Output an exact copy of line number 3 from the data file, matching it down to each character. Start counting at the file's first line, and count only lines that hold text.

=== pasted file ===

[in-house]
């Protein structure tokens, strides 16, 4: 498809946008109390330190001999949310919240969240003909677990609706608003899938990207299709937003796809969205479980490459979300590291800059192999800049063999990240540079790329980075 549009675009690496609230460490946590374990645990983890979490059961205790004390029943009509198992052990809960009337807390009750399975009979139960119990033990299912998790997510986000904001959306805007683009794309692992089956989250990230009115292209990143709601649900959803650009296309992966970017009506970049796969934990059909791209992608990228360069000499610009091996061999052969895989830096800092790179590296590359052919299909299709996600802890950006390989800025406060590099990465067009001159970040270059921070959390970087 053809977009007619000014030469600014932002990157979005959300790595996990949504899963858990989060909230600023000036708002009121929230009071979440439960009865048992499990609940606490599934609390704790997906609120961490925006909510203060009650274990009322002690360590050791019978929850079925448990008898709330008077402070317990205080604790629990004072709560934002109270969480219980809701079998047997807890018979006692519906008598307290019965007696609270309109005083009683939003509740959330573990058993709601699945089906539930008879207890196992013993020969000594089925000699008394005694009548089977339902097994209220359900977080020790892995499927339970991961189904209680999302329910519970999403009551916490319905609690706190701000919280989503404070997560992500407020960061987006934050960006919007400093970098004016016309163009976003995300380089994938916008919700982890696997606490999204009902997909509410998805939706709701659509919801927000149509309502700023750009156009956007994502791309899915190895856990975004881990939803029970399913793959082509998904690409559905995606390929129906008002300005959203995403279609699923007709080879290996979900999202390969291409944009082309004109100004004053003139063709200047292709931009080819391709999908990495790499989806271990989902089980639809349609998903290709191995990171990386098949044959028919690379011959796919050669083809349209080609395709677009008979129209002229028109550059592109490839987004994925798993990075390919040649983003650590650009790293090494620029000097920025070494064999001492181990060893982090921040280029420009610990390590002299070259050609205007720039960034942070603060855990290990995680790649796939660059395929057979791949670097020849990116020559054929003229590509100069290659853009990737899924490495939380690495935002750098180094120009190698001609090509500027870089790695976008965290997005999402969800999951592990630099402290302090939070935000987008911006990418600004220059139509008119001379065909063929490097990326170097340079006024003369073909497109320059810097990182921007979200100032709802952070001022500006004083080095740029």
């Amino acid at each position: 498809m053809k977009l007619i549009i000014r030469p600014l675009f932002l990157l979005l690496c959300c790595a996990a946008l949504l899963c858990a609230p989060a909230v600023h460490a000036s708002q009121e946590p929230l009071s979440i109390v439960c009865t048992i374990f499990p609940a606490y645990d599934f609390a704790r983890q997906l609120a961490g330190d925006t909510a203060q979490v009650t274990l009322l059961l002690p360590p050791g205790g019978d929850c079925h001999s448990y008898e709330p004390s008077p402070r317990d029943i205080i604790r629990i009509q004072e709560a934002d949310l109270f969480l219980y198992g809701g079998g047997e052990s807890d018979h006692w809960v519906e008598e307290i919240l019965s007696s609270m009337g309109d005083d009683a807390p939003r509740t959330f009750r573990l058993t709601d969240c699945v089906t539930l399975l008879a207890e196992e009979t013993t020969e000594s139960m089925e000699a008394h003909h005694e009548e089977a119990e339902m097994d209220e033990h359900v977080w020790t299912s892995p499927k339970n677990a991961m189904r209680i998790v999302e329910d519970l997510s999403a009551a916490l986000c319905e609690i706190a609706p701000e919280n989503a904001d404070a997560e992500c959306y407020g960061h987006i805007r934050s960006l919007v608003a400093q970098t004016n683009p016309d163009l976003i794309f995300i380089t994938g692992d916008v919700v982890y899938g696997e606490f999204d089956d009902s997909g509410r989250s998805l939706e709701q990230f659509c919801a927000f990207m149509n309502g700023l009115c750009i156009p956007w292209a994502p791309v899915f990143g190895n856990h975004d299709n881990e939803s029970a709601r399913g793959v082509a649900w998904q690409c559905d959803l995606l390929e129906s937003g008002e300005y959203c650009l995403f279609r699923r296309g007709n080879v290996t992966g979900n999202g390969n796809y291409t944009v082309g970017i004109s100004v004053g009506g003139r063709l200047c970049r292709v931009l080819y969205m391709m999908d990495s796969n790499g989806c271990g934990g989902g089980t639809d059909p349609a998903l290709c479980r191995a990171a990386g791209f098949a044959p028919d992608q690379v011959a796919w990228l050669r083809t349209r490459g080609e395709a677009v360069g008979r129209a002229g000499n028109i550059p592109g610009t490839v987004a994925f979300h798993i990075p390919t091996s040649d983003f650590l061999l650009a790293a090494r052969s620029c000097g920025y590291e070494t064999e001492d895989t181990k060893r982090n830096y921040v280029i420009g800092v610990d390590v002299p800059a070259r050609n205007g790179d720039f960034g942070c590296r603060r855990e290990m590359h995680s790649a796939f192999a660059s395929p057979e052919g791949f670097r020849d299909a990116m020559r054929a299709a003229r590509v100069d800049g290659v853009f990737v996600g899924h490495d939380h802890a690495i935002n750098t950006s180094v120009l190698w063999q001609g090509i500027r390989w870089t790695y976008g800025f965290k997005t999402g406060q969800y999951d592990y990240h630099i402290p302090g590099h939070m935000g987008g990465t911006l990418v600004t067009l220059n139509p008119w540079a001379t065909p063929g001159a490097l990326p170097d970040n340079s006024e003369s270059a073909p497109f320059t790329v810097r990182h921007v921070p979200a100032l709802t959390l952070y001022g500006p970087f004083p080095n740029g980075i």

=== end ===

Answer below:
């Amino acid at each position: 498809m053809k977009l007619i549009i000014r030469p600014l675009f932002l990157l979005l690496c959300c790595a996990a946008l949504l899963c858990a609230p989060a909230v600023h460490a000036s708002q009121e946590p929230l009071s979440i109390v439960c009865t048992i374990f499990p609940a606490y645990d599934f609390a704790r983890q997906l609120a961490g330190d925006t909510a203060q979490v009650t274990l009322l059961l002690p360590p050791g205790g019978d929850c079925h001999s448990y008898e709330p004390s008077p402070r317990d029943i205080i604790r629990i009509q004072e709560a934002d949310l109270f969480l219980y198992g809701g079998g047997e052990s807890d018979h006692w809960v519906e008598e307290i919240l019965s007696s609270m009337g309109d005083d009683a807390p939003r509740t959330f009750r573990l058993t709601d969240c699945v089906t539930l399975l008879a207890e196992e009979t013993t020969e000594s139960m089925e000699a008394h003909h005694e009548e089977a119990e339902m097994d209220e033990h359900v977080w020790t299912s892995p499927k339970n677990a991961m189904r209680i998790v999302e329910d519970l997510s999403a009551a916490l986000c319905e609690i706190a609706p701000e919280n989503a904001d404070a997560e992500c959306y407020g960061h987006i805007r934050s960006l919007v608003a400093q970098t004016n683009p016309d163009l976003i794309f995300i380089t994938g692992d916008v919700v982890y899938g696997e606490f999204d089956d009902s997909g509410r989250s998805l939706e709701q990230f659509c919801a927000f990207m149509n309502g700023l009115c750009i156009p956007w292209a994502p791309v899915f990143g190895n856990h975004d299709n881990e939803s029970a709601r399913g793959v082509a649900w998904q690409c559905d959803l995606l390929e129906s937003g008002e300005y959203c650009l995403f279609r699923r296309g007709n080879v290996t992966g979900n999202g390969n796809y291409t944009v082309g970017i004109s100004v004053g009506g003139r063709l200047c970049r292709v931009l080819y969205m391709m999908d990495s796969n790499g989806c271990g934990g989902g089980t639809d059909p349609a998903l290709c479980r191995a990171a990386g791209f098949a044959p028919d992608q690379v011959a796919w990228l050669r083809t349209r490459g080609e395709a677009v360069g008979r129209a002229g000499n028109i550059p592109g610009t490839v987004a994925f979300h798993i990075p390919t091996s040649d983003f650590l061999l650009a790293a090494r052969s620029c000097g920025y590291e070494t064999e001492d895989t181990k060893r982090n830096y921040v280029i420009g800092v610990d390590v002299p800059a070259r050609n205007g790179d720039f960034g942070c590296r603060r855990e290990m590359h995680s790649a796939f192999a660059s395929p057979e052919g791949f670097r020849d299909a990116m020559r054929a299709a003229r590509v100069d800049g290659v853009f990737v996600g899924h490495d939380h802890a690495i935002n750098t950006s180094v120009l190698w063999q001609g090509i500027r390989w870089t790695y976008g800025f965290k997005t999402g406060q969800y999951d592990y990240h630099i402290p302090g590099h939070m935000g987008g990465t911006l990418v600004t067009l220059n139509p008119w540079a001379t065909p063929g001159a490097l990326p170097d970040n340079s006024e003369s270059a073909p497109f320059t790329v810097r990182h921007v921070p979200a100032l709802t959390l952070y001022g500006p970087f004083p080095n740029g980075i």